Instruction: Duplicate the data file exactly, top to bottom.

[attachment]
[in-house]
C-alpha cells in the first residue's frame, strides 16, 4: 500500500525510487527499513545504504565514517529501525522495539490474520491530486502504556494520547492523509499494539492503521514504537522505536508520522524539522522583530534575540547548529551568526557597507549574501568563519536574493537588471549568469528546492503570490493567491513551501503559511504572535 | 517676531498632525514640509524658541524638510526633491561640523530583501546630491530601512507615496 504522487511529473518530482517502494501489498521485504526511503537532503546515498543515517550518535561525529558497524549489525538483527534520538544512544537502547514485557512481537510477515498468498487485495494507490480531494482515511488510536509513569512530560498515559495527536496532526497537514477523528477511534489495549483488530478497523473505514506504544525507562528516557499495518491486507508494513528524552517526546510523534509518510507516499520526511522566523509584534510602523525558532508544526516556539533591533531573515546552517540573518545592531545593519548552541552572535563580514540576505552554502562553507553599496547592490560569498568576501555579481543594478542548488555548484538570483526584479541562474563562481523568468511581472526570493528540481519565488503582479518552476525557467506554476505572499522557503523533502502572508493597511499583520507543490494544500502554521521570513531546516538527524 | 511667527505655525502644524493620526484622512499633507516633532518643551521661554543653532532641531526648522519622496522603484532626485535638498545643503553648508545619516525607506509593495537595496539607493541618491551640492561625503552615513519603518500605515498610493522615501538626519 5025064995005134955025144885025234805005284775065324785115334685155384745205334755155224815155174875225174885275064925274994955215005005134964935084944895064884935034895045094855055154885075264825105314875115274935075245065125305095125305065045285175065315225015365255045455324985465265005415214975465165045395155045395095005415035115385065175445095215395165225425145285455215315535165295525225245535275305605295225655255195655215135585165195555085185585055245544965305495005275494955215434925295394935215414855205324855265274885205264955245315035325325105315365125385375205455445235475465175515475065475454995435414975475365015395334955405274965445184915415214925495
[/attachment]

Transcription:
[in-house]
C-alpha cells in the first residue's frame, strides 16, 4: 500500500525510487527499513545504504565514517529501525522495539490474520491530486502504556494520547492523509499494539492503521514504537522505536508520522524539522522583530534575540547548529551568526557597507549574501568563519536574493537588471549568469528546492503570490493567491513551501503559511504572535 | 517676531498632525514640509524658541524638510526633491561640523530583501546630491530601512507615496 504522487511529473518530482517502494501489498521485504526511503537532503546515498543515517550518535561525529558497524549489525538483527534520538544512544537502547514485557512481537510477515498468498487485495494507490480531494482515511488510536509513569512530560498515559495527536496532526497537514477523528477511534489495549483488530478497523473505514506504544525507562528516557499495518491486507508494513528524552517526546510523534509518510507516499520526511522566523509584534510602523525558532508544526516556539533591533531573515546552517540573518545592531545593519548552541552572535563580514540576505552554502562553507553599496547592490560569498568576501555579481543594478542548488555548484538570483526584479541562474563562481523568468511581472526570493528540481519565488503582479518552476525557467506554476505572499522557503523533502502572508493597511499583520507543490494544500502554521521570513531546516538527524 | 511667527505655525502644524493620526484622512499633507516633532518643551521661554543653532532641531526648522519622496522603484532626485535638498545643503553648508545619516525607506509593495537595496539607493541618491551640492561625503552615513519603518500605515498610493522615501538626519 5025064995005134955025144885025234805005284775065324785115334685155384745205334755155224815155174875225174885275064925274994955215005005134964935084944895064884935034895045094855055154885075264825105314875115274935075245065125305095125305065045285175065315225015365255045455324985465265005415214975465165045395155045395095005415035115385065175445095215395165225425145285455215315535165295525225245535275305605295225655255195655215135585165195555085185585055245544965305495005275494955215434925295394935215414855205324855265274885205264955245315035325325105315365125385375205455445235475465175515475065475454995435414975475365015395334955405274965445184915415214925495